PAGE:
Alfalfa seeding rates, stand counts reviewed

Ray Mueller
Now Media Group


What's the right seeding rate for alfalfa? What's the difference between coated and noncoated alfalfa seed? And how are alfalfa yields faring in Wisconsin?

Those questions were explored at the 2016 educational program and annual meeting of the Outagamie County Forage Council by the county's Extension Service crops, soils and horticulture agent Kevin Jarek.

Citing alfalfa establishment costs of approximately $330 to $360 per acre, Jarek suggested alfalfa growers should benefit by being aware of the latest research findings and the changes being introduced by seed suppliers.

Numerical fundamentals

With 1 pound of noncoated alfalfa seed containing about 199,000 seeds, Jarek pointed out that a theoretical seeding rate of 1 pound per acre would place 5 seeds per square foot. An actual seeding rate of 15 pounds per acre would result in an average of 75 seeds per square foot.

For a number of years, the Extension Service was recommending seeding rates of 12 pounds per acre, but more research has shown that 10 pounds of pure live seed per acre is sufficient for establishing alfalfa in Wisconsin and in the Midwest, Jarek reported.

Regardless of the planting rate, there's a high mortality rate on alfalfa plants that germinated due to combinations of field practices, natural factors and plant competition that tends to reduce the plant count to between 15 and 25 per square foot by the spring after the seeding year, he said.

At a 10-pound per acre seeding rate, that's a mortality rate of 45 percent, while a 20-pound per acre seeding rate would typically result in a mortality rate of at least 70 percent — both resulting in about the same number of plants per square foot, Jarek said. From a high seeding rate, the first two rounds of mortality would leave the number of live plants by the second full year of a stand at only 12 percent of the number of seeds that were planted.

Coated seed calculations

What constitutes 'a pound' of seed has also changed, Jarek indicated. He noted that about 70 percent of the seed provided by suppliers is coated with such items and substances as limestone, gypsum, polymers and low amounts of rhizobia and fungicides in order to protect the seeds through germination and the early stages of life.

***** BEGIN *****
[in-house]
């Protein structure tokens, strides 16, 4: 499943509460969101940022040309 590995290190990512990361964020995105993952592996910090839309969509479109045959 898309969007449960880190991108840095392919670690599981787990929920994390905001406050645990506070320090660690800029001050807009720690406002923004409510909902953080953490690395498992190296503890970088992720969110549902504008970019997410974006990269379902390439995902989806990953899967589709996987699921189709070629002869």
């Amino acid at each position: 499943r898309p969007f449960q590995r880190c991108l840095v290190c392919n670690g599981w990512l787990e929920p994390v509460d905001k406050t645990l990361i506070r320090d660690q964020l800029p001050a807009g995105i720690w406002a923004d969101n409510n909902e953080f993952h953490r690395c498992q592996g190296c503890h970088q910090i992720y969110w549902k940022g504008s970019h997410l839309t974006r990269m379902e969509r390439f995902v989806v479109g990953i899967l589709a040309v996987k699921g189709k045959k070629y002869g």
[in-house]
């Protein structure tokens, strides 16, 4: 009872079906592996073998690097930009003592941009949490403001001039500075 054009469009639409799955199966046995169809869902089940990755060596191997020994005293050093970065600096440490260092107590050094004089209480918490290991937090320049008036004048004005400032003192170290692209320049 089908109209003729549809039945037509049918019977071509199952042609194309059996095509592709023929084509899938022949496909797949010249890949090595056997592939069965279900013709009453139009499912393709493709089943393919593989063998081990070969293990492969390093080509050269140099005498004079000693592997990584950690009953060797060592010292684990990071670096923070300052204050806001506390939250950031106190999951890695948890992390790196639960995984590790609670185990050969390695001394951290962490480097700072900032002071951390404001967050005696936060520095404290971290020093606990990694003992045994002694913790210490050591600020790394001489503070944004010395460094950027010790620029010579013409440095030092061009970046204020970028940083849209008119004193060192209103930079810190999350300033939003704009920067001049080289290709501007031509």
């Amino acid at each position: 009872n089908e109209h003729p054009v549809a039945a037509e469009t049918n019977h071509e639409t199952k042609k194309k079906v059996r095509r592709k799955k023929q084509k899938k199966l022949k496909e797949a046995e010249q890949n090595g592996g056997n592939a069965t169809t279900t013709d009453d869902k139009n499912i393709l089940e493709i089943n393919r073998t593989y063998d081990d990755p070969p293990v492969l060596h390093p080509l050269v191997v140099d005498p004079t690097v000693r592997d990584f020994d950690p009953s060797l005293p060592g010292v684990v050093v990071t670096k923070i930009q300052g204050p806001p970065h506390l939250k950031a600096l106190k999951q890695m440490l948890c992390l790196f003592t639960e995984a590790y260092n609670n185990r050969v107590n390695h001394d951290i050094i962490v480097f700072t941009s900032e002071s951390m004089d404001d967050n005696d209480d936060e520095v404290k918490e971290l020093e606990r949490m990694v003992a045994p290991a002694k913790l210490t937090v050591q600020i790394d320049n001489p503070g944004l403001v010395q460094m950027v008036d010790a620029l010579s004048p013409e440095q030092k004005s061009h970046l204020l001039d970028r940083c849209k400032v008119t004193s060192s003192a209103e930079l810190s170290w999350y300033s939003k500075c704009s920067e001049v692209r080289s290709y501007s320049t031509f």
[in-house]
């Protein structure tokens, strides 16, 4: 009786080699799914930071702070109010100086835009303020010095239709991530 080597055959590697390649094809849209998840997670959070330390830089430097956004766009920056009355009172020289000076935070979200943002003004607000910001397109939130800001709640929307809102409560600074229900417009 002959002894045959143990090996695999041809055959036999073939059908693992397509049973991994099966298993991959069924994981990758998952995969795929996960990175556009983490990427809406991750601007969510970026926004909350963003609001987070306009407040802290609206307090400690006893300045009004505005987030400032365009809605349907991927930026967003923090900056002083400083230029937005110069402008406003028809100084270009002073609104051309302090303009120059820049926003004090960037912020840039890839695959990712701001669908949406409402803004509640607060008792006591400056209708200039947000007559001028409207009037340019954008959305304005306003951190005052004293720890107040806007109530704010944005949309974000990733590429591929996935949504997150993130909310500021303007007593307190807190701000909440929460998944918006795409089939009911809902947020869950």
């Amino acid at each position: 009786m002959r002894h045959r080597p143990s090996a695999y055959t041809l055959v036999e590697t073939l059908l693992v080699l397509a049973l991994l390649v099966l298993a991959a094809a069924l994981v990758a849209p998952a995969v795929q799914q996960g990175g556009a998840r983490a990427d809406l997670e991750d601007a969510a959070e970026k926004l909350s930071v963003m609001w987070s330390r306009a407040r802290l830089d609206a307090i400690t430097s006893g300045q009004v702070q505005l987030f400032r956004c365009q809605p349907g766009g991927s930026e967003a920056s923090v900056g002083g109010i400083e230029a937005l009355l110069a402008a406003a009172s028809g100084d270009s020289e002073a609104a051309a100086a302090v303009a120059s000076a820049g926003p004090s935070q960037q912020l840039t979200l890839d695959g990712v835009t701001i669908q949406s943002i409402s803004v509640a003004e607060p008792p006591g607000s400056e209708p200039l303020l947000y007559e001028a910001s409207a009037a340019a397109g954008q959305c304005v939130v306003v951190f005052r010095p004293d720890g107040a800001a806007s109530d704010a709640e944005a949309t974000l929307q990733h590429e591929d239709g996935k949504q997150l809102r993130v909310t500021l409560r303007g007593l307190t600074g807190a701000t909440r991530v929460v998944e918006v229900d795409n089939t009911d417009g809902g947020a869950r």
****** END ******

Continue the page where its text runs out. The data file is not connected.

Growers need to be aware of how this affects their intended seeding rate because it alters the number of pure seeds in a pound of purchased seed, Jarek stressed. He noted that the coating accounts for 34 percent of the weight of seed provided by one leading supplier and for 9 percent in the seed from another company (information that's available on the seed tag).

Another clue to the effects of coating is in the pricing difference per bag for the various products. He finds that the seed companies are properly pricing their seed based on whether it is coated or not.

Jarek also reminded alfalfa growers to check the seed label for the indicated percentages of purity, germination and hard seed because of what the seeding rate of viable seed would be. He noted that hard seed does not germinate immediately but could do so later in the seeding year or even the following year.

With Extension Service and forage association funding, research plots for comparing coated and noncoated seed were carried out in Outagamie and Calumet counties during 2015, Jarek reported. Not surprisingly, some of the results were 'things beyond our control,' but there was a surprise in the amount of hard seed that eventually germinated in the Calumet County plot to boost the plant population.

Persistence project

Jarek provided a summary of the Wisconsin alfalfa yield and persistence project that began in 2007 and included 24 fields in eight counties around the state during 2015. Outagamie County accounted for seven of those fields, while Fond du Lac and Marathon counties had four each.

The overall results for 2015 indicated an average year for both yields and quality, Jarek pointed out. With four cuttings taken from most of the fields, the per acre dry matter yields ranged from 2.7 to 5.95 tons with an average of 4.4 tons.

Noticing that 70 percent of the fields enrolled in the project are still yielding less than than 5 dry matter tons per acre, Jarek suggested that 'there's plenty room for improvement' on alfalfa production.

While there continues to be an invitation to more alfalfa growers to have their fields added to the yield and persistence project data set, Jarek announced that he will not be undertaking any new forage research projects for the 2016 growing season because of the uncertainties associated with the impending restructuring of the Extension Service at county levels due to continuing budget cuts by the state legislature.